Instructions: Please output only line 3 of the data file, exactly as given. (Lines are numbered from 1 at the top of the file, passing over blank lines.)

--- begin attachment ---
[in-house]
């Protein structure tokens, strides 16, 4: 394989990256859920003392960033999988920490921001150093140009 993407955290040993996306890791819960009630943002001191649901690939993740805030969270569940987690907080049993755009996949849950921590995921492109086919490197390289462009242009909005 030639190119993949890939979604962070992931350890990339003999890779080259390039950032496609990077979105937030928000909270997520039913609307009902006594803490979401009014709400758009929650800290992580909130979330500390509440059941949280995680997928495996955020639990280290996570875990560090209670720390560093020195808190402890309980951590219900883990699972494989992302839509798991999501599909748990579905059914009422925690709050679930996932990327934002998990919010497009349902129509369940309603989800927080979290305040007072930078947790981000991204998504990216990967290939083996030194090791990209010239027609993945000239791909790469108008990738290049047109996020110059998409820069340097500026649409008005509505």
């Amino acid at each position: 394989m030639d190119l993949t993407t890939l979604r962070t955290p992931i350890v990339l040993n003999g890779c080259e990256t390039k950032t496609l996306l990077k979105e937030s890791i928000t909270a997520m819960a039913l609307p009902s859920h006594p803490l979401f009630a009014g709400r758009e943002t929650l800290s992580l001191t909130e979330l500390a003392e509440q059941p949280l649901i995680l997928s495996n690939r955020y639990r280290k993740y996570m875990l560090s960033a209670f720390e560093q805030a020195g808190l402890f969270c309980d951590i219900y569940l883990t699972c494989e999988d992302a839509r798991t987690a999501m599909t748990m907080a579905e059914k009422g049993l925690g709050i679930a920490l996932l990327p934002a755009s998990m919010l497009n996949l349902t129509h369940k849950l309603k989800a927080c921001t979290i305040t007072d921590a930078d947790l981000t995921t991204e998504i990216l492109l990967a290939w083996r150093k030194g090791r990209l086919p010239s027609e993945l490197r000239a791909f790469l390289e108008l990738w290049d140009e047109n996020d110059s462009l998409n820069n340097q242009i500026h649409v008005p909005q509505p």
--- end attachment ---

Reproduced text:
């Amino acid at each position: 394989m030639d190119l993949t993407t890939l979604r962070t955290p992931i350890v990339l040993n003999g890779c080259e990256t390039k950032t496609l996306l990077k979105e937030s890791i928000t909270a997520m819960a039913l609307p009902s859920h006594p803490l979401f009630a009014g709400r758009e943002t929650l800290s992580l001191t909130e979330l500390a003392e509440q059941p949280l649901i995680l997928s495996n690939r955020y639990r280290k993740y996570m875990l560090s960033a209670f720390e560093q805030a020195g808190l402890f969270c309980d951590i219900y569940l883990t699972c494989e999988d992302a839509r798991t987690a999501m599909t748990m907080a579905e059914k009422g049993l925690g709050i679930a920490l996932l990327p934002a755009s998990m919010l497009n996949l349902t129509h369940k849950l309603k989800a927080c921001t979290i305040t007072d921590a930078d947790l981000t995921t991204e998504i990216l492109l990967a290939w083996r150093k030194g090791r990209l086919p010239s027609e993945l490197r000239a791909f790469l390289e108008l990738w290049d140009e047109n996020d110059s462009l998409n820069n340097q242009i500026h649409v008005p909005q509505p």